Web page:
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than fifty years, the first noble families that married into the city for downright money, and thereby introduced by degrees this public grievance which has since ruined so many estates by the necessity of giving good portions to daughters.' The increase of wealth was abundantly attested by all the best authorities. Thus Sir Josiah Child, who published his wellknown Discourse on Trade' in 1670, assures us that both the merchants and shipping in England had doubled in twenty years. Petty, in his Political Arithmetic,' which was published a few years later, declared that within forty years the value of the houses of London had doubled, while most of the leading provincial towns had largely increased, that the royal navy had tripled or quadrupled, that the coal-shipping of Newcastle had quadrupled, that the value of the customs had tripled, that the postage of letters had multiplied twentyfold, and that, through the great increase of money, the natural rate of interest had fallen from eight to six per cent. Davenant, who examined with great care the material condition of the country at the time of the Revolution, supplies much evidence to the same effect. He tells us that the tonnage of the merchant shipping in 1688 was nearly double of what it had been in 1666; that the royal navy had increased from 62,594 tons to 101,032 tons; that the customs, which in 1666 were farmed out for 390,000l. a year, had in the last seventeen years yielded on an average 555,752l. In a work published in 1698, he calculated that the general rental of England had risen, since the beginning of the century, from 6,000,000l. to 14,000,000l., and the purchasing value of the land from 72,000,000l. to 252,000,000l.2 The whole income of the country at the time of the Revolution was estimated at about 43,500,0001,3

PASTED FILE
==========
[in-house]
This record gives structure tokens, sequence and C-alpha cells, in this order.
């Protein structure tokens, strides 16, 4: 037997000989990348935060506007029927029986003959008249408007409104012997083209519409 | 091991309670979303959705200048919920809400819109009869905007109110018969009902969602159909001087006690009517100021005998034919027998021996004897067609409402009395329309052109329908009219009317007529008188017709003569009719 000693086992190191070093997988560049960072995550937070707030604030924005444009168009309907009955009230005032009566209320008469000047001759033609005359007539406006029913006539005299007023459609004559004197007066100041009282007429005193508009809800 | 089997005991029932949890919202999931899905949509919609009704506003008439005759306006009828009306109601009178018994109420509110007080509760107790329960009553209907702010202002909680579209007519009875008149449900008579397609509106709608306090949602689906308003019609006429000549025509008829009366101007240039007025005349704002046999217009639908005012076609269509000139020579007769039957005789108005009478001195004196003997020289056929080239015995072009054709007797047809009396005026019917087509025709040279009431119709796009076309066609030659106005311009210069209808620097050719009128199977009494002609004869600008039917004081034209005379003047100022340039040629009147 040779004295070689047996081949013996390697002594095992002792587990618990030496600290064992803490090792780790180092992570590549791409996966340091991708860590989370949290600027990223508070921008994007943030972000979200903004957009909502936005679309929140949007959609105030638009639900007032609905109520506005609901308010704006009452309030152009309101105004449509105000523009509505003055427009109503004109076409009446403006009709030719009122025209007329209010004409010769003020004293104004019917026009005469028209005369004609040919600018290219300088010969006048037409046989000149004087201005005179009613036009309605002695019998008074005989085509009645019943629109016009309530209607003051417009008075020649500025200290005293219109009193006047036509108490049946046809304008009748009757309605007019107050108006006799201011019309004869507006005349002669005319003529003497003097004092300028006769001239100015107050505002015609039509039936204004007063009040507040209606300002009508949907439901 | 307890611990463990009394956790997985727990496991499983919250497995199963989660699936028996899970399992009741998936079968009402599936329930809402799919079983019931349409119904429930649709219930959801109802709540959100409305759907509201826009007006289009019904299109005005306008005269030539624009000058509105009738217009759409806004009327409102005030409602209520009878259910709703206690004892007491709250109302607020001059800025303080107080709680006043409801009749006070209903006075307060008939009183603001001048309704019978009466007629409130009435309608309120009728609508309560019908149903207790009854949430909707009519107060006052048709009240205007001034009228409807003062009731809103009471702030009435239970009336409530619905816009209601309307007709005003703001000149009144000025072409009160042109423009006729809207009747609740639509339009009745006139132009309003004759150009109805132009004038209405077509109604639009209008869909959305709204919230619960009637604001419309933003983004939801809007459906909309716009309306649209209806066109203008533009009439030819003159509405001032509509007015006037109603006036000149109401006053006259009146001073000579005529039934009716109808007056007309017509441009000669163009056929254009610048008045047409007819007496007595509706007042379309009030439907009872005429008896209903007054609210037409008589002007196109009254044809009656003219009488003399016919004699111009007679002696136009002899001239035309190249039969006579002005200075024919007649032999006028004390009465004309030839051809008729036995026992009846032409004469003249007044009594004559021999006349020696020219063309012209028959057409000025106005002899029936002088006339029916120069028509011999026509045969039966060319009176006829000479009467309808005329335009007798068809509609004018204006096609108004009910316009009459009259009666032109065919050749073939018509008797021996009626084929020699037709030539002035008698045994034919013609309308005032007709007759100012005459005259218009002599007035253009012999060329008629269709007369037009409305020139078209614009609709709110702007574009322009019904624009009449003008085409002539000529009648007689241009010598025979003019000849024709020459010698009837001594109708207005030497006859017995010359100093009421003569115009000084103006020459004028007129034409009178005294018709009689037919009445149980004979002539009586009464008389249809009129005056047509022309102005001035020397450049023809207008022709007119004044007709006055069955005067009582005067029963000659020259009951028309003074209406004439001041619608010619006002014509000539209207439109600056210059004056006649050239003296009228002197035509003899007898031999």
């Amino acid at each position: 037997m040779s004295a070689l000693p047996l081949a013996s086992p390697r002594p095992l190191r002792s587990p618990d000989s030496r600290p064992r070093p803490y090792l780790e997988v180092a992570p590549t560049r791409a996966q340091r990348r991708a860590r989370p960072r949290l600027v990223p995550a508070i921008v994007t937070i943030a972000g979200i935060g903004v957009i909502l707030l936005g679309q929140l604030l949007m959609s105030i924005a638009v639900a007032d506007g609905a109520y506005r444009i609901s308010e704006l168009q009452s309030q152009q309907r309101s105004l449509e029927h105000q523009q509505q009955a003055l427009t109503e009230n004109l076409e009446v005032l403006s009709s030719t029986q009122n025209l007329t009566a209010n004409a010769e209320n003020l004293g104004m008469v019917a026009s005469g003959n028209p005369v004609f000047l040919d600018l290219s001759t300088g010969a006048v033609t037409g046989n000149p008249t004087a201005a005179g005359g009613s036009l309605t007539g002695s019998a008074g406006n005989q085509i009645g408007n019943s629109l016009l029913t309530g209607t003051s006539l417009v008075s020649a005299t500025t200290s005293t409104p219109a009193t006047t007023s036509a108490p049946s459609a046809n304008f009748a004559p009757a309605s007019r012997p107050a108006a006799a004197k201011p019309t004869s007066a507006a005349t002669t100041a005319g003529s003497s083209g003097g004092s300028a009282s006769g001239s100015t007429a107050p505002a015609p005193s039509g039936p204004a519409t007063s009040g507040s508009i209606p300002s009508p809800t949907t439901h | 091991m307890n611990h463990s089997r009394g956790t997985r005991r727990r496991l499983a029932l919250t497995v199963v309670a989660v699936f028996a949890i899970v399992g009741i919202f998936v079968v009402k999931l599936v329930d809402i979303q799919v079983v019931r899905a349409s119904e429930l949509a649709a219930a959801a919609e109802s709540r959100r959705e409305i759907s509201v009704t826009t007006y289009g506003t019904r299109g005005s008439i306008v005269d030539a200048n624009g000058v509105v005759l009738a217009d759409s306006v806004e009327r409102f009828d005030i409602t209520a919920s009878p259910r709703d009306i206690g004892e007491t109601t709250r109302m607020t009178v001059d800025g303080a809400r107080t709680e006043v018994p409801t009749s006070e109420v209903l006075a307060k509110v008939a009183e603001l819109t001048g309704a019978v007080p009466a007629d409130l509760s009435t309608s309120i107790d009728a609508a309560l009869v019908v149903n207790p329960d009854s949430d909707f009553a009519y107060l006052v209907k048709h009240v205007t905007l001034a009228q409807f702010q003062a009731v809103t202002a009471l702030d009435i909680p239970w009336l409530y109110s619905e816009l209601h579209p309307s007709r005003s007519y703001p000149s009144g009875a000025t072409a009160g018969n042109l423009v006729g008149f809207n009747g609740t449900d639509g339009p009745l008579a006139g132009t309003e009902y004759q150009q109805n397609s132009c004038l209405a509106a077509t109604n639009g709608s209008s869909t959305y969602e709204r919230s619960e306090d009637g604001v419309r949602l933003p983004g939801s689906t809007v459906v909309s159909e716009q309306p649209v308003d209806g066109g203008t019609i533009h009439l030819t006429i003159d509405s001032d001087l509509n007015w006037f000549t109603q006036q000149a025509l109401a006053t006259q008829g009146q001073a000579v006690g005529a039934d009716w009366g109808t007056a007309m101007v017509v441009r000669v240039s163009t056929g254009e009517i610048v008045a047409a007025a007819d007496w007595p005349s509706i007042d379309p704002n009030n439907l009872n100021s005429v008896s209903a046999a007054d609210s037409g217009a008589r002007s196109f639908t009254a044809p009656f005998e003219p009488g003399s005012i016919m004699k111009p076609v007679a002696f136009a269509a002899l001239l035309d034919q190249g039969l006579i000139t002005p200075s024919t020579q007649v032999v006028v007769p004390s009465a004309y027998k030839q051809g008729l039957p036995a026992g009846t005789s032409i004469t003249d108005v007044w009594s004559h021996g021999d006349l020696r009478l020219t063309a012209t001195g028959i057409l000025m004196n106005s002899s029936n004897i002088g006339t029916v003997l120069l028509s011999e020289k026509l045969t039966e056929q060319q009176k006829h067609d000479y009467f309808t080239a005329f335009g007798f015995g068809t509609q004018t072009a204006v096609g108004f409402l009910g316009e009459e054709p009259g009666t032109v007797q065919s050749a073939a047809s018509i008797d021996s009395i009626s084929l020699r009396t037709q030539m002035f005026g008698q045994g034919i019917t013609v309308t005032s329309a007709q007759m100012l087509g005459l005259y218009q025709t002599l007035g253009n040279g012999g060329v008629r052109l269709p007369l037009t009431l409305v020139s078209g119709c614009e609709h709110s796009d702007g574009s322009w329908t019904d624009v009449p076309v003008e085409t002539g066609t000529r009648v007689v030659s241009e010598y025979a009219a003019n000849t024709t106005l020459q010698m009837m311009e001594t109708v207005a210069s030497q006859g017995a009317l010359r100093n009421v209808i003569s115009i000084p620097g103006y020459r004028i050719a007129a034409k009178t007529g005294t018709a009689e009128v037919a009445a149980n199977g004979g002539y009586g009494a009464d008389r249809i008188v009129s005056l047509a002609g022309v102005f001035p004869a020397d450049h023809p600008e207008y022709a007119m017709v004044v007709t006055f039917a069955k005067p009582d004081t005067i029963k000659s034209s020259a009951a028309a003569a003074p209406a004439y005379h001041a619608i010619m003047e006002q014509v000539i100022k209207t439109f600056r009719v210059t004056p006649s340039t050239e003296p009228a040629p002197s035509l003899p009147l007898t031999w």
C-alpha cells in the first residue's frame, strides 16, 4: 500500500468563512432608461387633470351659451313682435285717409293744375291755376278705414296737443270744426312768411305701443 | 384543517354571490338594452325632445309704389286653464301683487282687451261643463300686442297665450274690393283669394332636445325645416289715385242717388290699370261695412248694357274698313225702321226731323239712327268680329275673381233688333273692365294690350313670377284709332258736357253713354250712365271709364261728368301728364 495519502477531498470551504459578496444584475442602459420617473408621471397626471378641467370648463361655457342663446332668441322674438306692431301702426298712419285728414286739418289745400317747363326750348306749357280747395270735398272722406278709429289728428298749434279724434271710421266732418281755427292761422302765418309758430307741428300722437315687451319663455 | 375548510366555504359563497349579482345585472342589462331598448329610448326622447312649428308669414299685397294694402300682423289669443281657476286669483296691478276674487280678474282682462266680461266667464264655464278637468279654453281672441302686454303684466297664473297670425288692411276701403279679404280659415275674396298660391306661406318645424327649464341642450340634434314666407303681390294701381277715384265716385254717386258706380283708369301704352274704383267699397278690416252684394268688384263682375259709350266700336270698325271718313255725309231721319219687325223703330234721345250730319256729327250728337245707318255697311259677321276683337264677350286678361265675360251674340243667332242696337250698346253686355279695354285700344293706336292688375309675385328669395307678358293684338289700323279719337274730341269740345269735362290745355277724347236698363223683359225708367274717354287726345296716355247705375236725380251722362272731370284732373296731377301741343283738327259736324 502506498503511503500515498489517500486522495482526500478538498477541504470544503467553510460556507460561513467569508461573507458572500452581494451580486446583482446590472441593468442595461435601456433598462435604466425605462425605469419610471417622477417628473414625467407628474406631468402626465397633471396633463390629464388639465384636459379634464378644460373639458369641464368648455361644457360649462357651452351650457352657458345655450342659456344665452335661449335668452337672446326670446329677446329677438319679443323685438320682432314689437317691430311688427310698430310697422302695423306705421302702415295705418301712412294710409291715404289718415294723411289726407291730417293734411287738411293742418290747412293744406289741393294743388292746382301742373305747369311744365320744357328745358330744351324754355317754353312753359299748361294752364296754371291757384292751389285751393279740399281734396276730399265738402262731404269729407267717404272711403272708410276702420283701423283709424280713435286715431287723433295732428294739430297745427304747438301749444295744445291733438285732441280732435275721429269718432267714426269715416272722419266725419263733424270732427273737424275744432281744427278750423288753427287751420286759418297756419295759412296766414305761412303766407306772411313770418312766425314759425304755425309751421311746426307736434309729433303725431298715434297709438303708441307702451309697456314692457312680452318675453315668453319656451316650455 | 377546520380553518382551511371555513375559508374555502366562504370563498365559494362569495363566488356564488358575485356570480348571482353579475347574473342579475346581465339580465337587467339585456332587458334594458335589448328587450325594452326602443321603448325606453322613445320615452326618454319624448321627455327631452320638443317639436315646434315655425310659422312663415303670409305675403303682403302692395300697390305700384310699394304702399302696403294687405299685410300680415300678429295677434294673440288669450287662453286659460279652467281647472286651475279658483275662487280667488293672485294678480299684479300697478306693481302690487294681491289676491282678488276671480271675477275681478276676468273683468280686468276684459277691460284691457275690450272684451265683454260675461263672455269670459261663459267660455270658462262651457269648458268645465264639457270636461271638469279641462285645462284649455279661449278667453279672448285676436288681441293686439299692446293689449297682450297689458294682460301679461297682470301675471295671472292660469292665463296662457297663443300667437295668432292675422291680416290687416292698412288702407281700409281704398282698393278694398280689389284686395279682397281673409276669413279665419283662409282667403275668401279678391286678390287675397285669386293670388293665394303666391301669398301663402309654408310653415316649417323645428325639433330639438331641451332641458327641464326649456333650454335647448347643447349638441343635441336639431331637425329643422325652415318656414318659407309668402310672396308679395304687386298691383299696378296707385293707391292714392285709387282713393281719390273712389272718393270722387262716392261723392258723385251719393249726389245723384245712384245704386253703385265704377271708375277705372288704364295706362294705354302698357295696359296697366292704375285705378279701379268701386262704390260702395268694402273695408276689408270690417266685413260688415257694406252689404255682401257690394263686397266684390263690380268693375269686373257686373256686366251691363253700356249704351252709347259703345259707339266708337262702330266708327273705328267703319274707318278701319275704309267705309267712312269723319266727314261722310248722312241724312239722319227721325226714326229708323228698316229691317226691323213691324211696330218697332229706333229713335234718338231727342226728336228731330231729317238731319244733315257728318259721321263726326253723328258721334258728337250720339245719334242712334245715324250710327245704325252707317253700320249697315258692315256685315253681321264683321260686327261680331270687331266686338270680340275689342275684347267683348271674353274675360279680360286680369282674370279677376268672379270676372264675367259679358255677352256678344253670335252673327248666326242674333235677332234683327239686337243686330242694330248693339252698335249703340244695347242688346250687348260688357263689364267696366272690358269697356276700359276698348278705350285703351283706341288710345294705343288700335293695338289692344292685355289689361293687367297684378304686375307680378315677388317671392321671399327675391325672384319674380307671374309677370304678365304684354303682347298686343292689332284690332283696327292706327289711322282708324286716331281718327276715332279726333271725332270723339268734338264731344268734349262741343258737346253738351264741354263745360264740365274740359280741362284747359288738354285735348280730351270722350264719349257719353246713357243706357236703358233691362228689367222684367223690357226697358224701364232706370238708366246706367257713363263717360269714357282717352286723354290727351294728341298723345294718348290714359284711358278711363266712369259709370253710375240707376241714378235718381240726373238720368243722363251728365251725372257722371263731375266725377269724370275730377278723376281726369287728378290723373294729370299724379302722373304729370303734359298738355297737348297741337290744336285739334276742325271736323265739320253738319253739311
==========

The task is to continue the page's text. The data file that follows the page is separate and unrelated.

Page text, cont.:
by foreign traffic, the wise father at
home employs his talent in railing at
foreigners.'-See Southerden Burn's
Hist. of Protestant Refugees, p. 13.
1 Temple's Miscellanies.

2 Child's Discourse on Trade. Petty's Political Arithmetic, pp. 170